LEADING legal figures have raised concerns that the Covid-19 crisis is being used to push through justice on the cheap following a proposal for virtual summary trials to become the “default method” in Scotland.

Lawyers claim that while necessary during the pandemic and subsequent recovery period, the long-term use of online trials could create a “second best” system and “diminish the quality of justice”.

HeraldScotland: Camley's Cartoon: Fears over justice on the cheap.Camley's Cartoon: Fears over justice on the cheap.

The warnings come after three virtual trials in the north of Scotland were hailed a success, with a report on the pilot stating that the aim should be for summary (non-jury) trials to be carried out virtually on a permanent basis.

The Lord President, Lord Carloway, has also said that virtual courts will now be viewed as “core components” of the justice system, not just short-term alternatives.

However, Roddy Dunlop QC, vice dean of the Faculty of Advocates, has serious concerns about the move, and worries the current crisis is being used to push through changes with little scrutiny.

He said: “The concern is two-fold. First of all it looks like a cost-saving measure, which is not always consistent with ideals in criminal justice. Secondly, anyone I’ve spoken to who has participated in these hearings over the last three or four months – I’ve done several virtual court hearings – accepts that it is second best. 

“It is fine for now because it is a necessity, but it’s not nearly as good as the actual court system in which everyone’s in the same room, in which the interaction between the various protagonists is as it should be. 

“It’s much more artificial over video link, it’s much more difficult to assess people, to read the judge in particular.”

Mr Dunlop added: “At the start of all of this, I knew that people would say ‘look how easy this is, let’s just do this forever’. We need to be aware of people, who want to save money, using the crisis to create this opportunity in a way that retrogrades our justice system.

“There’s a real danger that we’re making sacrifices to the justice system for the sake of comfort, convenience and cost.”

The virtual pilot in Aberdeen and Inverness involved three cases specially selected because they were straightforward with small numbers of witnesses, no CCTV evidence or translators.

Put in place quickly due to the Covid-19 outbreak, the online trials are needed to help the court service deal with the fallout of court closures and the need for social distancing once buildings are able to reopen. 

Outstanding jury trials are expected to almost double by August – taking up space in courtrooms usually assigned to summary business.

Sheriff Principal Derek Pyle – who drafted the report on the pilot – said he believes that the court system should now look beyond this to the possibility of a “permanent roll-out of virtual trials”.

However, Advocate Niall McCluskey claimed the virtual courtroom is no substitute for the real thing.

He said: “A criminal trial, particularly, should be done in public, in a public forum. I just don’t think virtual justice is a substitute for that. Notwithstanding the problems of Covid-19, someone should be able to just walk into a courtroom and sit there as a member of the public, there should be easy access for journalists, and witnesses - unless they come within the vulnerable witness exceptions - ought to come into court and the accused should be able to face the accuser.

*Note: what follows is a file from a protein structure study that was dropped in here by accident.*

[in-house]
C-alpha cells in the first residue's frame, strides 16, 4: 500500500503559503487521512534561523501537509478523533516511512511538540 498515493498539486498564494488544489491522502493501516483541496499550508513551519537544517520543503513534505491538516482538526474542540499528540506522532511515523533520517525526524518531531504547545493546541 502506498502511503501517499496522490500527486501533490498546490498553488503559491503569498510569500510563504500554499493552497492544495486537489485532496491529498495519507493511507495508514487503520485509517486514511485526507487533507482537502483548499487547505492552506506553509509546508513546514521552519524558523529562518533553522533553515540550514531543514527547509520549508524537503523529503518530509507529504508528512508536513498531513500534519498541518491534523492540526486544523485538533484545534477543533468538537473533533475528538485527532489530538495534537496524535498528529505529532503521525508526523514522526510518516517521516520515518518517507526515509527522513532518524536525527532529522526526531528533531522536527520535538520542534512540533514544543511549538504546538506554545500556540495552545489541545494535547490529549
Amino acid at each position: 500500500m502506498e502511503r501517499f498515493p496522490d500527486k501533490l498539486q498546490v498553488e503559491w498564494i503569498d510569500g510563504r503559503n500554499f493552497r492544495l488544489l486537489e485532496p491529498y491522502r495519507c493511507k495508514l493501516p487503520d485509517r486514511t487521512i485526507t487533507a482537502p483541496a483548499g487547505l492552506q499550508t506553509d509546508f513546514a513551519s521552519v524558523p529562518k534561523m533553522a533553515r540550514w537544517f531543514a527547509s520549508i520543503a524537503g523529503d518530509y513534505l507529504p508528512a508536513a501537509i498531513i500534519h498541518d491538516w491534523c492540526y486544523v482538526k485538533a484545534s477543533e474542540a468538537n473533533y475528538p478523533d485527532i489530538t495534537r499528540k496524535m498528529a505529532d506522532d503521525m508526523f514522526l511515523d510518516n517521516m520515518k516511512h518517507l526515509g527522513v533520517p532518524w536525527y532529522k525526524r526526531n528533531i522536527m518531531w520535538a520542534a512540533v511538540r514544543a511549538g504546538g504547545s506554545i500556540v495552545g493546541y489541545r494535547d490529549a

“If everything is going to be behind a screen, for me it’s going to diminish the quality of justice.”

Ronnie Renucci QC, president of the Scottish Criminal Bar Association, added that he had concerns that this was a push for “seismic change” in the justice system on the back of just three, very simple cases.

While Sheriff Pyle said that extending the pilot would mean “the examination of the full extent to which virtual trials can be used”, Mr Renucci claimed there was a need for many more complex trials to take place under careful scrutiny, as well as a full consultation with all stakeholders involved.

The Law Society of Scotland said that while there may be a place for virtual trials in certain cases, much more research was needed.

Debbie Wilson, convener of the society’s Criminal Law Committee, said: “Much more work needs to be done before such hearings become routine, and they will be far from suitable in every case. 

“There will need to be continued monitoring and evaluation as things progress to ensure that we continue to have a fair and effective justice system, during this time and in the future.”

The society is in the process of surveying its members on their experiences of virtual hearings and trials.

A spokesman for the Scottish Courts and Tribunals Service pointed to Lord Carloway’s statement in which he said: “There were some who expressed concerns about the impact on the quality of justice. Debates of this nature must continue as physical access to courtrooms will be much restricted even as solemn trials restart.”

The SCTS spokesman added: “Effective administration of justice takes precedence. Those discussions are now underway involving Sheriffs Principal, COPFS, The Law Society of Scotland and Victim Support Scotland.”

The Crown Office said it will continue to use available technology to improve access to justice and its service to court users.